The overwhelming message from the 13- to 17-year-olds I interviewed was that sex education in school largely focuses on biology and diseases. Or as one girl put it: "How not to get pregnant and not catch AIDS."
When I asked them what they needed, most of them said they wanted to know more about how to talk with the opposite sex, how to form and break up relationships, and how you talked about what you needed from each other.
Sex education at Australian schools is patchy and often involves external providers who have moral and religious barrows about sexuality and gender to push. The message too often veers away from giving young men and women the permission to speak openly about their sexuality but instead focuses on traditional gender models which assumes it's up to women to police the guys and to "keep themselves nice".
Young people have strong opinions about the pervasive double standard that assumes teenage boys only want sex and girls who display their sexuality are "sluts". The same double standard is what puts huge pressure onto young girls to be attractive to their male peers.
It's two sides of the same coin. The same contradictory messages: "Be sexy. But not sexually active." "Be attractive. But don't show you know you're attractive."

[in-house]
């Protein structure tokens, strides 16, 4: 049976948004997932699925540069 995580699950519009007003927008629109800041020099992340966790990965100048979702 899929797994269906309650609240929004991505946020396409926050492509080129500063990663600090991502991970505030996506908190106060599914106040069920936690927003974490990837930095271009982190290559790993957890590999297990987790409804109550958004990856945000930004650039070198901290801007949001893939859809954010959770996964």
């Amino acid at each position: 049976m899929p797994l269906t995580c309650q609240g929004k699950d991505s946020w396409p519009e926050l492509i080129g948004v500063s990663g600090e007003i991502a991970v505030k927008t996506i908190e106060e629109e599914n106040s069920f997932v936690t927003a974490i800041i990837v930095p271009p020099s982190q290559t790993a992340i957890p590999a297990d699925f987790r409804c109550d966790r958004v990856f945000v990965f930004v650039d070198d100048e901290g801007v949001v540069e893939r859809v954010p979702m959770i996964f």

The good news is that the young men I spoke with were largely aware of this double standard and the damage it does to both genders. Many boys were indignant that adults thought they only saw girls as sex objects and adamant that they knew the difference between porn sex and real life.
A number of young men said a version of this: "I might look at porn but I'm still scared to talk to girls at the bus stop."
We are not educating young men about how to communicate with young women. We are not starting young and bringing them together to talk about how to relate to each other and the vulnerabilities and emergent sexuality that young women have in common with young men.
We are still living in a bizarrely gendered world. Yet we educate young women and expect them to make it in the male-dominated world of work. We expect young men who spend years at a single-sex school and then university college to know what young women think and feel.
Sex education in schools needs to start young. It needs to talk explicitly about how gender structures life for boys and girls. It needs to talk openly about sexuality. And it needs to encourage them to think for themselves about how they can understand each other.
Catharine Lumby is a Professor of Media at Macquarie University.